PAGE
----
This resubmission application is for competitive renewals of our prior grant (MH060783) in which we established the efficacy of a targeted complicated grief treatment (CGT). The current application is to conduct a multicenter study to take the next steps needed to optimize treatment for individuals suffering from complicated grief, and responds to PA-07-092 inviting grant applications for collaborative studies of mental disorders in adults. Complicated grief (CG) is a debilitating condition that is estimated to affect millions of people in the United States alone. Our prior study was the first RCT to address this condition. Participants in our study continued stable antidepressant medication while receiving CGT or Interpersonal Psychotherapy (IPT). Individuals taking antidepressants had better outcome in both treatments, though CGT was superior to IPT when administered with (60% responders v. 40%) or without (42% v. 19%) antidepressants. Studies of antidepressant medication alone have shown mixed results with SSRIs appearing to be promising. However, there has been no randomized controlled study of SSRIs for CG. Determining the efficacy of SSRI treatment for CG, when administered with and without CGT, is of great public health importance. We have assembled 4 groups of investigators with strong track records in bereavement research and extensive experience with intervention studies and multicenter projects, to conduct a study of escitalopram (ESC) efficacy. We plan to enroll 440 people with a primary diagnosis of Complicated Grief over 4.5 years, and to randomly assign them to receive 16 weeks of treatment with ESC, PBO, ESC + CGT or PBO + CGT.
Specific aims are to compare 1) ESC v PBO, 2) ESC + CGT v PBO + CGT and 3) CGT + ESC v ESC on measures of responder status and on improvement in CG symptoms, depression, anxiety, functional impairment, sleep and suicidality. We will explore mediator and moderator hypotheses to answer questions about how these treatments work and who might benefit most from each approach. Answers to these questions have important public health significance.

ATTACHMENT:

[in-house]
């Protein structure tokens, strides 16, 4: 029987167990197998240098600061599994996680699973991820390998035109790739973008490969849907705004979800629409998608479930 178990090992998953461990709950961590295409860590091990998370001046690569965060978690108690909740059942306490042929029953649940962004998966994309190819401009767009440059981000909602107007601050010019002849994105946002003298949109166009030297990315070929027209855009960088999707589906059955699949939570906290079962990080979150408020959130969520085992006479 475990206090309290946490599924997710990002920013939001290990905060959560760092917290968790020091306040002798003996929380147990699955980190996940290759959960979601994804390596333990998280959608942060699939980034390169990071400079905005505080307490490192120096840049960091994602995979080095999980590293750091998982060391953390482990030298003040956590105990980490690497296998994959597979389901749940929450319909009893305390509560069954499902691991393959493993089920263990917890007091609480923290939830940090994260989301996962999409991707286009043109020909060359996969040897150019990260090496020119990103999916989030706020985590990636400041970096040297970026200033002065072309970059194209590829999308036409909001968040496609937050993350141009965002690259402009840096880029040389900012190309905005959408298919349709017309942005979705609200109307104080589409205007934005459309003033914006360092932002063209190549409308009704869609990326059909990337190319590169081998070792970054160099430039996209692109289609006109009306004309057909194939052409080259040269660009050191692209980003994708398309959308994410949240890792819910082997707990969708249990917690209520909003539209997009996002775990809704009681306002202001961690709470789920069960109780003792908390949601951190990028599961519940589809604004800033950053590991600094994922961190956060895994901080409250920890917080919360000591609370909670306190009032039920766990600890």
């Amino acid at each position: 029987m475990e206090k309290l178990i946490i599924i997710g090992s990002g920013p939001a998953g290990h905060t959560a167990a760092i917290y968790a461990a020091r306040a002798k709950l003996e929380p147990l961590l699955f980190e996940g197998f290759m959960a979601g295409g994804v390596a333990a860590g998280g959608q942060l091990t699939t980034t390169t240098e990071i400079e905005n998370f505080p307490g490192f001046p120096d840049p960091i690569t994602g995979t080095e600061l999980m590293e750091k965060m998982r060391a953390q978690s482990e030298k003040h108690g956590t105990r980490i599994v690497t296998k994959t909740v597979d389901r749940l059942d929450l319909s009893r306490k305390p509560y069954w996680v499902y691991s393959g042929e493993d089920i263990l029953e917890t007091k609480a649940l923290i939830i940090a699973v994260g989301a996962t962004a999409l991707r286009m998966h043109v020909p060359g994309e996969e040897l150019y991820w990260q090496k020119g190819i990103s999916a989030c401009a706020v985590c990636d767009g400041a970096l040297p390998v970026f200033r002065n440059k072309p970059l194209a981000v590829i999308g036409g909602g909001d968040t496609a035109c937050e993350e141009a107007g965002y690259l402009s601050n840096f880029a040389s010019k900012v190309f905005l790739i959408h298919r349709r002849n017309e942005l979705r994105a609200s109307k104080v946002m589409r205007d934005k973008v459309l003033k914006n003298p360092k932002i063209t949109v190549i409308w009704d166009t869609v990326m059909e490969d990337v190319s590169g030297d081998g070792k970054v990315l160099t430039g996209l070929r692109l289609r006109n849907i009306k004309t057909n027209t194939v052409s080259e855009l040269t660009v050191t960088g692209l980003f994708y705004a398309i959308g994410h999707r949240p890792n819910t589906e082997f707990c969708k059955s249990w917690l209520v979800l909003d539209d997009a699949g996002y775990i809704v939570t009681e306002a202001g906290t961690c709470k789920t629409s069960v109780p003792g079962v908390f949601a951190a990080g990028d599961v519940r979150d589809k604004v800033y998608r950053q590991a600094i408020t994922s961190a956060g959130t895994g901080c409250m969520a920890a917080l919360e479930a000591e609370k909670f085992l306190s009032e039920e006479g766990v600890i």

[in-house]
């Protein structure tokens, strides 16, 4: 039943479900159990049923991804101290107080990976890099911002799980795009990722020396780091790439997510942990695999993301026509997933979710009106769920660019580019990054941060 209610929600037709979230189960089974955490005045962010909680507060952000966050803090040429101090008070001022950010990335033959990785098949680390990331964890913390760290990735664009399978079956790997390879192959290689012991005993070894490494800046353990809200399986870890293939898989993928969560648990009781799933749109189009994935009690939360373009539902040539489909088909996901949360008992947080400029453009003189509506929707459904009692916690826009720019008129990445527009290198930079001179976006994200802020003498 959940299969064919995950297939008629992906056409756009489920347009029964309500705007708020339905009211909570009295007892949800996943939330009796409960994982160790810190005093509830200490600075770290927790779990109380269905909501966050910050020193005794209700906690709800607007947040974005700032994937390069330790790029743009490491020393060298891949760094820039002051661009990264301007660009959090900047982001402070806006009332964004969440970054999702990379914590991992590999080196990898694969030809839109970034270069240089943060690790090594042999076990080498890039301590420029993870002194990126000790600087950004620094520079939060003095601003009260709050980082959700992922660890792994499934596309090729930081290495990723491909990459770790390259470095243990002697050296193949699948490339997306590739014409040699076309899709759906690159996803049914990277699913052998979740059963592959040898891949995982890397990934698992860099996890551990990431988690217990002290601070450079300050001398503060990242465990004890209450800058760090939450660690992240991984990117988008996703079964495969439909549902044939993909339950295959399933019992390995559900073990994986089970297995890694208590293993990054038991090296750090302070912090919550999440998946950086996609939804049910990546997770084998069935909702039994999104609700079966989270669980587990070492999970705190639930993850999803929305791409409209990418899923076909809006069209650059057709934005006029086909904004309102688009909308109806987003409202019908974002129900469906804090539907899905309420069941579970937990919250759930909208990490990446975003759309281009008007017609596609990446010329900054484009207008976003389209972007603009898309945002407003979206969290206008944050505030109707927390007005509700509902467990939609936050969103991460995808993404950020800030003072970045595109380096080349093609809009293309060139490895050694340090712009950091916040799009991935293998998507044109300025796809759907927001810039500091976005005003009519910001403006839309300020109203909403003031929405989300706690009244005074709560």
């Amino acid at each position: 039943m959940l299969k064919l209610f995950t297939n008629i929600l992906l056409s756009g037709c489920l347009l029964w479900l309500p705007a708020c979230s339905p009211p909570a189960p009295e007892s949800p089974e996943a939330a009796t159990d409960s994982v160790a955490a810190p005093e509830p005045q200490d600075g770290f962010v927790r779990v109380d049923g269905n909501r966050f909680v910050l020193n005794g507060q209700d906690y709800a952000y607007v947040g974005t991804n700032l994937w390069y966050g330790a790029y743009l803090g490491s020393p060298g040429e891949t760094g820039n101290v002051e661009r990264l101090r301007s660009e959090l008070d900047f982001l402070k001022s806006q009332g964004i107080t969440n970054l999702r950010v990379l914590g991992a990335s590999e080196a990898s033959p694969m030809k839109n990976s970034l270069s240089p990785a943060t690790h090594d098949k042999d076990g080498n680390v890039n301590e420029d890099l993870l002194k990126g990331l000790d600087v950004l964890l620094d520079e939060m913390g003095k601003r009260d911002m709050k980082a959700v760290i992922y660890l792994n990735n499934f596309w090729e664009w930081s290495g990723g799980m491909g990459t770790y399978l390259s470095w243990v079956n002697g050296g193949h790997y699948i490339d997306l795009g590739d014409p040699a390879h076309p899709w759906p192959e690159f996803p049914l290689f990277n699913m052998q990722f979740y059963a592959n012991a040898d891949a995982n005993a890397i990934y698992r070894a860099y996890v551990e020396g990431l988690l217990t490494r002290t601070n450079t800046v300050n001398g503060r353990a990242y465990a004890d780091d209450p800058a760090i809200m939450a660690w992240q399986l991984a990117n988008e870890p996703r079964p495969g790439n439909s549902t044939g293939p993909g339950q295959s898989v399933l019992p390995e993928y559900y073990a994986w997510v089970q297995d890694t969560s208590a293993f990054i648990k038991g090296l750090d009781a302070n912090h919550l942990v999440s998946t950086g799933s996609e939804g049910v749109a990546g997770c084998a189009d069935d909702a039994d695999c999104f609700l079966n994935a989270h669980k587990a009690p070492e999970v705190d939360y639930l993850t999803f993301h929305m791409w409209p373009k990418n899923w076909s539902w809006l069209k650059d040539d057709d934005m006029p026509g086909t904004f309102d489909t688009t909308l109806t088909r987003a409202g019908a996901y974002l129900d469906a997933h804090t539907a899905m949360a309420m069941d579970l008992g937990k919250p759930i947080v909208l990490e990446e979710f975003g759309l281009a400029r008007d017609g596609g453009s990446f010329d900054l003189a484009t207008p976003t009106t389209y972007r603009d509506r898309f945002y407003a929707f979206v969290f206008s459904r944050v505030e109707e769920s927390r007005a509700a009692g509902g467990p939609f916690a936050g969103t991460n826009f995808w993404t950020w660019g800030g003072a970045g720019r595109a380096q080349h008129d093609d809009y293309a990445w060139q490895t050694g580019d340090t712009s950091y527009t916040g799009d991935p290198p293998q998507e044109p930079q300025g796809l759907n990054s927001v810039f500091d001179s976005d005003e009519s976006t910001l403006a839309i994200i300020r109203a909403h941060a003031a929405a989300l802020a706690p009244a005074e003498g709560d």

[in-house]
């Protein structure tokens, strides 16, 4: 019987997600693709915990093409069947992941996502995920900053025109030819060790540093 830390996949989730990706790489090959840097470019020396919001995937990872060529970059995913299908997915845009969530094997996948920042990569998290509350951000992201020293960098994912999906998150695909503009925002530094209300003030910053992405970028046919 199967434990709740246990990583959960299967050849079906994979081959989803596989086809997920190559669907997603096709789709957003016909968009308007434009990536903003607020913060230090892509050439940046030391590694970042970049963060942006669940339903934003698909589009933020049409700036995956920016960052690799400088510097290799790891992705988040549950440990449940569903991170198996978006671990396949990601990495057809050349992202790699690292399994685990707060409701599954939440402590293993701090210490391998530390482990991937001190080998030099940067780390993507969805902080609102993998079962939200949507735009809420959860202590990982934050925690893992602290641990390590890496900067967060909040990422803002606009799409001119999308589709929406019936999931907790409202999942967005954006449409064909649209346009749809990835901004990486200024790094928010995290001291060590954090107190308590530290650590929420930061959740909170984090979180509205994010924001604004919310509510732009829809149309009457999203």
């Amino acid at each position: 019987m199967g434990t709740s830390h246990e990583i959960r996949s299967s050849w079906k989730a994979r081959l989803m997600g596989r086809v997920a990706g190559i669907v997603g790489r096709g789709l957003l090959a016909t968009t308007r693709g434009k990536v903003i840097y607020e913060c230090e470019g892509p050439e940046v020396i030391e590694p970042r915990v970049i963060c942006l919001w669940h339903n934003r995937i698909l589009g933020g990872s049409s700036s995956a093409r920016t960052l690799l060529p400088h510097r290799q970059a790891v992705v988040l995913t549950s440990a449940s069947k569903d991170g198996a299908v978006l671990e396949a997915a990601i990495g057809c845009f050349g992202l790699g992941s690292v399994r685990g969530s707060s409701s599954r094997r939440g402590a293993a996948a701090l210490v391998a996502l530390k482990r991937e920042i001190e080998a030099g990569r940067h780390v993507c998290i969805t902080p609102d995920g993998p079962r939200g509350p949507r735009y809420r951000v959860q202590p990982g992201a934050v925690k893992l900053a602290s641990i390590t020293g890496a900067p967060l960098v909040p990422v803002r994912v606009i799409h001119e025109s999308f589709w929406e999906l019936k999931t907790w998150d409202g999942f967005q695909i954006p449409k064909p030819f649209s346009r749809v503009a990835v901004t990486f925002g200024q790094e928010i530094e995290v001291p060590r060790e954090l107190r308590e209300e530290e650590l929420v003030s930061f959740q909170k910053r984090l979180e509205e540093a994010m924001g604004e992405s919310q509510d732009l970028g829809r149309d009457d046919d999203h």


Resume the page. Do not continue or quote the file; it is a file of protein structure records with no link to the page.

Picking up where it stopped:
Public Health Relevance

Complicated grief (CG) is an impairing condition that is estimated to occur in approximately 10% of bereaved people. CG causes significant distress and impairment and also puts people at risk for serious negative health consequences, including cancer and cardiovascular disease. Very little is known about how to treat this condition. Results of this study will provide critical new information for patients and clinicians regarding medication efficacy, and will provide data to inform clinicians about how best to treat individuals suffering from complicated grief.

Agency
National Institute of Health (NIH)
Institute
National Institute of Mental Health (NIMH)
Type
Research Project (R01)
Project #
5R01MH085308-04
Application #
8255605
Study Section
Special Emphasis Panel (ZMH1-ERB-F (02))
Program Officer
Rudorfer, Matthew V
Project Start
2009-08-15
Project End
2014-02-28
Budget Start
2012-03-01
Budget End
2013-02-28
Support Year
4
Fiscal Year
2012
Total Cost
$406,440
Indirect Cost
$270,314
Name
Massachusetts General Hospital
Department
Type
DUNS #
073130411
City
Boston
State
MA
Country
United States
Zip Code
02199
Hall, Charles A; Reynolds 3rd, Charles F; Butters, Meryl et al. (2014) Cognitive functioning in complicated grief. J Psychiatr Res 58:20-5
Robinaugh, Donald J; McNally, Richard J; LeBlanc, Nicole J et al. (2014) Anxiety sensitivity in bereaved adults with and without complicated grief. J Nerv Ment Dis 202:620-2
Simon, Naomi M (2013) Treating complicated grief. JAMA 310:416-23
Shear, M Katherine; Simon, Naomi; Wall, Melanie et al. (2011) Complicated grief and related bereavement issues for DSM-5. Depress Anxiety 28:103-17
Sung, Sharon C; Dryman, M Taylor; Marks, Elizabeth et al. (2011) Complicated grief among individuals with major depression: prevalence, comorbidity, and associated features. J Affect Disord 134:453-8
Zisook, Sidney; Reynolds 3rd, Charles F; Pies, Ronald et al. (2010) Bereavement, complicated grief, and DSM, part 1: depression. J Clin Psychiatry 71:955-6